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Facebook earns 51% of its ad revenue from overseas markets; pushes video ads in India

Facebook company executives told Reuters that overseas markets bring in more advertising revenue than the United States for the company, amounting to 51 percent of global ad sales in the first quarter, with growth in Asia the fastest in the world at 57 percent.

Facebook company executives told Reuters that overseas markets bring in more advertising revenue than the United States for the company, amounting to 51 percent of global ad sales in the first quarter, with growth in Asia the fastest in the world at 57 percent.

While Facebook has reported regional growth in percentage terms, this is the first time it has detailed ad sales outside the United States and Canada as a percent of worldwide sales. According to a Reuters report, like the advertisers it courts, the world’s largest social media platform looks at international markets for growth.

“The next 1 billion consumers are going to come from these countries,” Carolyn Everson, vice president, global marketing solutions at Facebook, was quoted in the report as saying.

Total advertising revenue for the quarter increased 46 percent to $3.3 billion, the vast majority of Facebook’s $3.5 billion in quarterly revenue. Fifty-one percent of total ad revenue would be about $1.7 billion for international markets. International advertising revenue rose 36 percent from a year earlier, Facebook said in the report.

While Europe is growing slower than the United States, the Asia Pacific region is ahead and a focus for Facebook.By comparison, Google said that 57 percent of its revenue was from international markets in the first quarter, although it did not break out ad revenue specifically. Mobile advertising represents more than 70 percent of Facebook’s total ad revenue, and mobile is particularly strong and attractive to advertisers in emerging markets, Everson told Reuters.

Facebook is benefiting from exporters in China trying to reach people outside its country and from an influx of venture capital funding into India, giving start-ups funds for advertising.Chinese businesses are getting more sophisticated about promoting their brands, Dan Neary, vice president of Facebook’s Asia Pacific region, told Reuters.“Increasingly manufactures are becoming savvy marketers in their own right,” he added.

In India, e-commerce startups are exploding and many are using Facebook’s advertising platform to reach new consumers, Neary added in the report.The company has also initiated specific methods tailored to the country including optimizing video and pictures for slower connections in India, where an ad product called “missed call” also helps customers avoid phone call charges. Many people in India dial a friend and hang up to send a signal without incurring charges. Facebook incorporated this system into its ads. A person can place a “missed call” by clicking on a mobile ad from Facebook and receive a return call with information, for example the score of a cricket game, sponsored by a brand.

According to the report, Facebook also plans to capitalize on the visual images, specifically photography and videos, that are being embraced by younger audiences across the world. Instagram, the popular photo app, announced on June 2 it is opening up its platform to all types of businesses, not just hand-selected brands and will begin rolling out more specific targeting capability globally this year.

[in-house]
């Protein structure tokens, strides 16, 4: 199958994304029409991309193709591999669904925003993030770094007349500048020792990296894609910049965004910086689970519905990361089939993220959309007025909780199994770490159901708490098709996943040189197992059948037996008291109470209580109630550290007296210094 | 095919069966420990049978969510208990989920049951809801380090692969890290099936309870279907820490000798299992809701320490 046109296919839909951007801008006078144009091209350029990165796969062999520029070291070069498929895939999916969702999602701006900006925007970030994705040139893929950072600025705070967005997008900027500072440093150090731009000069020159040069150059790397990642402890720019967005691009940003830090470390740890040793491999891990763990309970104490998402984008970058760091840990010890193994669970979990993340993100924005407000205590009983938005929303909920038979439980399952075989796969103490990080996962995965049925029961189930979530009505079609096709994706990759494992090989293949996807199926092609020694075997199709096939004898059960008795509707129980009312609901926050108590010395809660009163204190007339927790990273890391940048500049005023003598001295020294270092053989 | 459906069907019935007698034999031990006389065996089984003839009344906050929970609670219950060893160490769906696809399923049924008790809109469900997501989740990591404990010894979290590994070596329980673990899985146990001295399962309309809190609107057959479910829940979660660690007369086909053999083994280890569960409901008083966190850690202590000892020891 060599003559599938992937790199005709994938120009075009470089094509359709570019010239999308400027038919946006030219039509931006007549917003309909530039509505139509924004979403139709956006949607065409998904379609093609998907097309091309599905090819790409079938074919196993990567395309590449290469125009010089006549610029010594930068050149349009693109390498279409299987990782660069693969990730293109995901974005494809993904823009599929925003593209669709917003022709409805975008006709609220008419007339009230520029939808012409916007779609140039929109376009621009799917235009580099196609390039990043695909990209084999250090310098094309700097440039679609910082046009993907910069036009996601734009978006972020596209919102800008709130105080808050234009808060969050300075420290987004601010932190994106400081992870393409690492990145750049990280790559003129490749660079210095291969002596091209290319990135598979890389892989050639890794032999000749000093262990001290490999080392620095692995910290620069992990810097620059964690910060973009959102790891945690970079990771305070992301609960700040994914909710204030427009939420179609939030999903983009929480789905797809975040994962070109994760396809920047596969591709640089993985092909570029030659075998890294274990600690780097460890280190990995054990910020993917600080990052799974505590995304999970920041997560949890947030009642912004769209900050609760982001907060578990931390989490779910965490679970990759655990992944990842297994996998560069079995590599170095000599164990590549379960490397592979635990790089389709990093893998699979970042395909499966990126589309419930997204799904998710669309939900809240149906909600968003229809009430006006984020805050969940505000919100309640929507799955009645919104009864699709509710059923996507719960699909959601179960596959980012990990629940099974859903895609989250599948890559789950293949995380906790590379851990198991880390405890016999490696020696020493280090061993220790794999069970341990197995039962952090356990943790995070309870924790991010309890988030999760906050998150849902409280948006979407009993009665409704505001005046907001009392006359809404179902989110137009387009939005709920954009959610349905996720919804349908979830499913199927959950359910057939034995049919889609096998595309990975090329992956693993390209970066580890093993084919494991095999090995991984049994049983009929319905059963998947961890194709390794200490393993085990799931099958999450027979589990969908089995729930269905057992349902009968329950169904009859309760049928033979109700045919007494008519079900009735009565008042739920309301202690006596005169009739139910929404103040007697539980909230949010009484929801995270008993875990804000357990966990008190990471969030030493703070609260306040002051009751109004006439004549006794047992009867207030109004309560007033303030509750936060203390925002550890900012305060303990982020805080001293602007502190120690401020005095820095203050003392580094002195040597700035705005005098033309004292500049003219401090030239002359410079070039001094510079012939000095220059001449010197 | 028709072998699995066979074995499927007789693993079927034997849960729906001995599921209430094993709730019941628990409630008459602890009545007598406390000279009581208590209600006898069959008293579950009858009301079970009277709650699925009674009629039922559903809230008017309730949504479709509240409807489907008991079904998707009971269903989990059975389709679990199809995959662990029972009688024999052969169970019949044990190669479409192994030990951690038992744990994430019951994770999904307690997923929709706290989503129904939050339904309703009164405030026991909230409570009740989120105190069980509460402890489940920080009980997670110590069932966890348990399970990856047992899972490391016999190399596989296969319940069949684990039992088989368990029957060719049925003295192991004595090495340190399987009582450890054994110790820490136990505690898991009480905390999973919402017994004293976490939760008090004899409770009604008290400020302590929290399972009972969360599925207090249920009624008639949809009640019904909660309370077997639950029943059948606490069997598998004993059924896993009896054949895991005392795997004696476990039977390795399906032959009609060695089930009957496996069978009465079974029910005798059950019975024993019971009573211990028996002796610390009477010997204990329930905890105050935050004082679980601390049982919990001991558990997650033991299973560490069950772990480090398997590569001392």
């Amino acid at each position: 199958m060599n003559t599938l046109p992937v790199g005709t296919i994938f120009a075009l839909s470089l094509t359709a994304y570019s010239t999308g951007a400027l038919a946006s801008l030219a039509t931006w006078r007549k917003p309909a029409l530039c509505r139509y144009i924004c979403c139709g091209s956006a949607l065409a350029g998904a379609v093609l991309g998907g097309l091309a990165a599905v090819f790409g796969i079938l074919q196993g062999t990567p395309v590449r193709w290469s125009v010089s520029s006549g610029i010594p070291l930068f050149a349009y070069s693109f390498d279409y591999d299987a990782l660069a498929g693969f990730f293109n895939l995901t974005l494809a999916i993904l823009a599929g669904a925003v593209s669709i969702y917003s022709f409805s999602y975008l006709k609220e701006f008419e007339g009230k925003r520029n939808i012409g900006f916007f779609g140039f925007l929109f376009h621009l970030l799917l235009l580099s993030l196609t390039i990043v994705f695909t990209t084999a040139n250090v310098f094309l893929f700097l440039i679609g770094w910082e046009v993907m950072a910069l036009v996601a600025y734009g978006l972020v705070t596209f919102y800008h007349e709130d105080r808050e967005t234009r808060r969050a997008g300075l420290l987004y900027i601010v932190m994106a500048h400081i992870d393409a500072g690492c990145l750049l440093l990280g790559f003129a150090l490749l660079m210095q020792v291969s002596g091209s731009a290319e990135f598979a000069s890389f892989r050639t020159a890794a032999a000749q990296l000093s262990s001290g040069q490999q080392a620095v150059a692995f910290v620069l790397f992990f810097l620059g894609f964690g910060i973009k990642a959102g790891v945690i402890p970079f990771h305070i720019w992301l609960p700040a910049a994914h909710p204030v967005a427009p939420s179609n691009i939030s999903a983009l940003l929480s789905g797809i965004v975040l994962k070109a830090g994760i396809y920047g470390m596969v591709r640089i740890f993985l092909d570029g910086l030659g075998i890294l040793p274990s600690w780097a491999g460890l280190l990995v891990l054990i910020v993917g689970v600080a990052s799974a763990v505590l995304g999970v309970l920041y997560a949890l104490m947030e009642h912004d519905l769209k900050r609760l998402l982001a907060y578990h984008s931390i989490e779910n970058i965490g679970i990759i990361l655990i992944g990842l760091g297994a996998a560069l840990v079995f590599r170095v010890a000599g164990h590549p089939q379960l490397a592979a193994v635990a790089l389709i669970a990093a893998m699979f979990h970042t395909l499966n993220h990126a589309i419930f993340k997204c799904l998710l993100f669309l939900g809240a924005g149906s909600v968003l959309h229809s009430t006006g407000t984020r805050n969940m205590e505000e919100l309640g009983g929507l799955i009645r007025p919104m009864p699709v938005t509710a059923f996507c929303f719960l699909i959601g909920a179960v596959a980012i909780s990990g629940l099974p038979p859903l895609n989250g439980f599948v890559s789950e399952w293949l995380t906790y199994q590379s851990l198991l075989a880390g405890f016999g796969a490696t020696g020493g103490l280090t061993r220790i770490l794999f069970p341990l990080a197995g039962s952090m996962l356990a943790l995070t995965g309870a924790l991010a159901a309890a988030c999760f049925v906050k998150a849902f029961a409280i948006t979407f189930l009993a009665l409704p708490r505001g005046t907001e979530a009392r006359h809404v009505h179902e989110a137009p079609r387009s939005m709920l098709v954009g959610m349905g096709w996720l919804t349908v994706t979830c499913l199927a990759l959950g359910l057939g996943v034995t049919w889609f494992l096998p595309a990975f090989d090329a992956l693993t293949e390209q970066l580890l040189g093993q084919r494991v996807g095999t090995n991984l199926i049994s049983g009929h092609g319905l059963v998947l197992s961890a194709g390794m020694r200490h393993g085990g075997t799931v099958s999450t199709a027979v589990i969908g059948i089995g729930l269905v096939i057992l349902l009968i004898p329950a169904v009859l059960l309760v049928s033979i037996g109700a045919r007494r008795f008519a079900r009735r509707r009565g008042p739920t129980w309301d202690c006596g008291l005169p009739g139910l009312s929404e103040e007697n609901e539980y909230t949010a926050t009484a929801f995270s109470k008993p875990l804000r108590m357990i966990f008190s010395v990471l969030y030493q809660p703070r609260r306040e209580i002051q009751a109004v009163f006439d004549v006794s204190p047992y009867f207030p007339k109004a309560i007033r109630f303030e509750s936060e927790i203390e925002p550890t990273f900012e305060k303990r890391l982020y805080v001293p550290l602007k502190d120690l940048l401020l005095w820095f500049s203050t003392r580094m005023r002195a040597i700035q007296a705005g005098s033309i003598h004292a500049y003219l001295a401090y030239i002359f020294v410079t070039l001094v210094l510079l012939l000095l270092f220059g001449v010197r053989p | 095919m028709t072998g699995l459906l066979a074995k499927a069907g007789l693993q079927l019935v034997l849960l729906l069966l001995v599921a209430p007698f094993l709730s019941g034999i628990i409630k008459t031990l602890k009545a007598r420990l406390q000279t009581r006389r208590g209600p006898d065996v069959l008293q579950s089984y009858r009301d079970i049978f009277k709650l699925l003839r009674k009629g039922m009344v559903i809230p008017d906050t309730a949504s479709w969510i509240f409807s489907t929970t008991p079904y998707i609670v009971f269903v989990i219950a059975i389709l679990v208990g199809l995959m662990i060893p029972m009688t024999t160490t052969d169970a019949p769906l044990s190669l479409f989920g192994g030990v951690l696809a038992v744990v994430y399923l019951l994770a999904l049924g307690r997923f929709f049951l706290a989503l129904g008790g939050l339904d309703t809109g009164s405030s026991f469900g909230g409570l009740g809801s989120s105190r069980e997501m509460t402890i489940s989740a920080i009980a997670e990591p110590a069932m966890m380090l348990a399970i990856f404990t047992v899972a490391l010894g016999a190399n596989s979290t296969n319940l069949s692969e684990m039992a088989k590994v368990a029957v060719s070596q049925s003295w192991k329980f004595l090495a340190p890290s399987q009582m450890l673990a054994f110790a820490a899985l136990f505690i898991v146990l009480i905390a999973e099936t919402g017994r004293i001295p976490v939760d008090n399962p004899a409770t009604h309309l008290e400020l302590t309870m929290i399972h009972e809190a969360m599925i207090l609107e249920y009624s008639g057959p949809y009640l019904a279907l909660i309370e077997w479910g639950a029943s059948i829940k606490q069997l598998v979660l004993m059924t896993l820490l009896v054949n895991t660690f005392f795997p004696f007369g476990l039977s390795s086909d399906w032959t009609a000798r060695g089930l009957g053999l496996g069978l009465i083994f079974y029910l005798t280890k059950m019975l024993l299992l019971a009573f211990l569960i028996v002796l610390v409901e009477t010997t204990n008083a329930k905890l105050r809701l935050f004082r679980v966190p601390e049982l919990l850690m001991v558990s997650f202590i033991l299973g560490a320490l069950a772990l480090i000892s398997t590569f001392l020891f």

In other news, according to the managing director of Facebook India, smartphone adoption in India may not be as deep as in mature economies, but the country’s broad range of devices should be no barrier to the delivery of compelling visual ads.

Speaking to exchange4media, Kirthiga Reddy said that people around the world are gravitating to video and that the channel is particularly effective for advertising as long as advertisers know their audience and take account of device capabilities.

To reach consumers with a 3G or 4G smartphone, she recommended that advertisers create an engaging, short video to ensure the smoothest load times and to deliver a message quickly. It is even better to customise a digital video ad to appeal to different audiences, such as men and women, and that the ad is tested and optimised as it progresses.

But even for those consumers still relying on feature phones, they can be reached through visual communication, she added in the report, while adding that marketers should consider deploying ads with images or links that bolster their brand story.

“It is important to deliver the most well-designed ad based on that mobile device and the bandwidth,” Krithiga told exchange4media. “The best part is you can tell your story across all devices.

“We encourage publishers and advertisers to upload native videos to Facebook as they can take advantage of two benefits – videos will play automatically in News Feed, and videos will have view counts.”

She said it is also important for advertisers to understand what type of message consumers want to receive – whether it is to be informed, entertained or to find out how to improve their lives.

Reddy was speaking after Facebook delivered its first update about its Creative Accelerator programme, which was launched in March to encourage growth in emerging markets.

The social network said video consumption is “sky-rocketing” across the world, particularly in high-growth regions, and that FMCG giant Nestlé had seen success with its “Theatre in a Cup” campaign in India. The campaign “connected with people across rural and metro areas in India using photo or video ads, depending on the person’s device and connection speed,” the company said. 

According to Facebook, the campaign increased brand awareness by 9% and purchase intent by 5%.

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